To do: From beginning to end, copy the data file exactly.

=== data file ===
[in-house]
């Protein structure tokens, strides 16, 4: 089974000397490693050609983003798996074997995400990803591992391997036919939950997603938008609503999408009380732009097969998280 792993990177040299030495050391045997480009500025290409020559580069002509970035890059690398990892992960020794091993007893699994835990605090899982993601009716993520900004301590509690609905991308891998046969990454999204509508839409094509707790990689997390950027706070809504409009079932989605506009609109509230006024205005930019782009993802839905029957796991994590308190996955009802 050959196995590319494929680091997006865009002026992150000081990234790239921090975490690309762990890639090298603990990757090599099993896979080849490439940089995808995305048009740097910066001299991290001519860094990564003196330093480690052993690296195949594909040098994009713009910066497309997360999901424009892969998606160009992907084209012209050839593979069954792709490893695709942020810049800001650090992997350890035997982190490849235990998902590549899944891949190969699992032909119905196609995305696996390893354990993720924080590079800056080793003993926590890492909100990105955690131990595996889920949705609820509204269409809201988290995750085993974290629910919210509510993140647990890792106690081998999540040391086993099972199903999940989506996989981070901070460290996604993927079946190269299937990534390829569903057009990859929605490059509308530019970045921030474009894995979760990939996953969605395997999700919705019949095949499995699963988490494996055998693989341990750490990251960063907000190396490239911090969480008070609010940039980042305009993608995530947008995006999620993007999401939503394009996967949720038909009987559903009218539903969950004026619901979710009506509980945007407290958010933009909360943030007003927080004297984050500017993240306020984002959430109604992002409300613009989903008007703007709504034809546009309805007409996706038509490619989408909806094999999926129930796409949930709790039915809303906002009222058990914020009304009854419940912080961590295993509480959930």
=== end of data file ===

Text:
[in-house]
């Protein structure tokens, strides 16, 4: 089974000397490693050609983003798996074997995400990803591992391997036919939950997603938008609503999408009380732009097969998280 792993990177040299030495050391045997480009500025290409020559580069002509970035890059690398990892992960020794091993007893699994835990605090899982993601009716993520900004301590509690609905991308891998046969990454999204509508839409094509707790990689997390950027706070809504409009079932989605506009609109509230006024205005930019782009993802839905029957796991994590308190996955009802 050959196995590319494929680091997006865009002026992150000081990234790239921090975490690309762990890639090298603990990757090599099993896979080849490439940089995808995305048009740097910066001299991290001519860094990564003196330093480690052993690296195949594909040098994009713009910066497309997360999901424009892969998606160009992907084209012209050839593979069954792709490893695709942020810049800001650090992997350890035997982190490849235990998902590549899944891949190969699992032909119905196609995305696996390893354990993720924080590079800056080793003993926590890492909100990105955690131990595996889920949705609820509204269409809201988290995750085993974290629910919210509510993140647990890792106690081998999540040391086993099972199903999940989506996989981070901070460290996604993927079946190269299937990534390829569903057009990859929605490059509308530019970045921030474009894995979760990939996953969605395997999700919705019949095949499995699963988490494996055998693989341990750490990251960063907000190396490239911090969480008070609010940039980042305009993608995530947008995006999620993007999401939503394009996967949720038909009987559903009218539903969950004026619901979710009506509980945007407290958010933009909360943030007003927080004297984050500017993240306020984002959430109604992002409300613009989903008007703007709504034809546009309805007409996706038509490619989408909806094999999926129930796409949930709790039915809303906002009222058990914020009304009854419940912080961590295993509480959930």